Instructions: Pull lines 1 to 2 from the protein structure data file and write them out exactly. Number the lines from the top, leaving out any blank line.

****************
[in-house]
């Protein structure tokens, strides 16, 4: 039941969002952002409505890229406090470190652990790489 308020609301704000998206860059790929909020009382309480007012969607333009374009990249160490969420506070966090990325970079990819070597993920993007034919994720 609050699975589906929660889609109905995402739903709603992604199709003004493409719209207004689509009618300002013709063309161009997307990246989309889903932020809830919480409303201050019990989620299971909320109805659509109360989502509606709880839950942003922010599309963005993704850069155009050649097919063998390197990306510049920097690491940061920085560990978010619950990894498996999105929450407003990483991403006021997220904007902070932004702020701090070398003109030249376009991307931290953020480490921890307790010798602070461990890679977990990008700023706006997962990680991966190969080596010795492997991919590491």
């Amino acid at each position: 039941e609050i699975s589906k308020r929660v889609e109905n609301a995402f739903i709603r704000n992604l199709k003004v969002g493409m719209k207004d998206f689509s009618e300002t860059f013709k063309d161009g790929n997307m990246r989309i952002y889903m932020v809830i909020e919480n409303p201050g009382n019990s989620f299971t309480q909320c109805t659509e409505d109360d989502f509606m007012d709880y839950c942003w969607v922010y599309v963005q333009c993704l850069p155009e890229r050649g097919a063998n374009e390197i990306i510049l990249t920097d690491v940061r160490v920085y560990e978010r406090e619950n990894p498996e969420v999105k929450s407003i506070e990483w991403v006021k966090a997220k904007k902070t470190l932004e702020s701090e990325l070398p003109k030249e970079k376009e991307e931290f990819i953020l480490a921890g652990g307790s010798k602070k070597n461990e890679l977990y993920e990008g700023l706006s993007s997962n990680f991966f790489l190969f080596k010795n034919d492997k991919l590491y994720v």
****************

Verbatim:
[in-house]
């Protein structure tokens, strides 16, 4: 039941969002952002409505890229406090470190652990790489 308020609301704000998206860059790929909020009382309480007012969607333009374009990249160490969420506070966090990325970079990819070597993920993007034919994720 609050699975589906929660889609109905995402739903709603992604199709003004493409719209207004689509009618300002013709063309161009997307990246989309889903932020809830919480409303201050019990989620299971909320109805659509109360989502509606709880839950942003922010599309963005993704850069155009050649097919063998390197990306510049920097690491940061920085560990978010619950990894498996999105929450407003990483991403006021997220904007902070932004702020701090070398003109030249376009991307931290953020480490921890307790010798602070461990890679977990990008700023706006997962990680991966190969080596010795492997991919590491």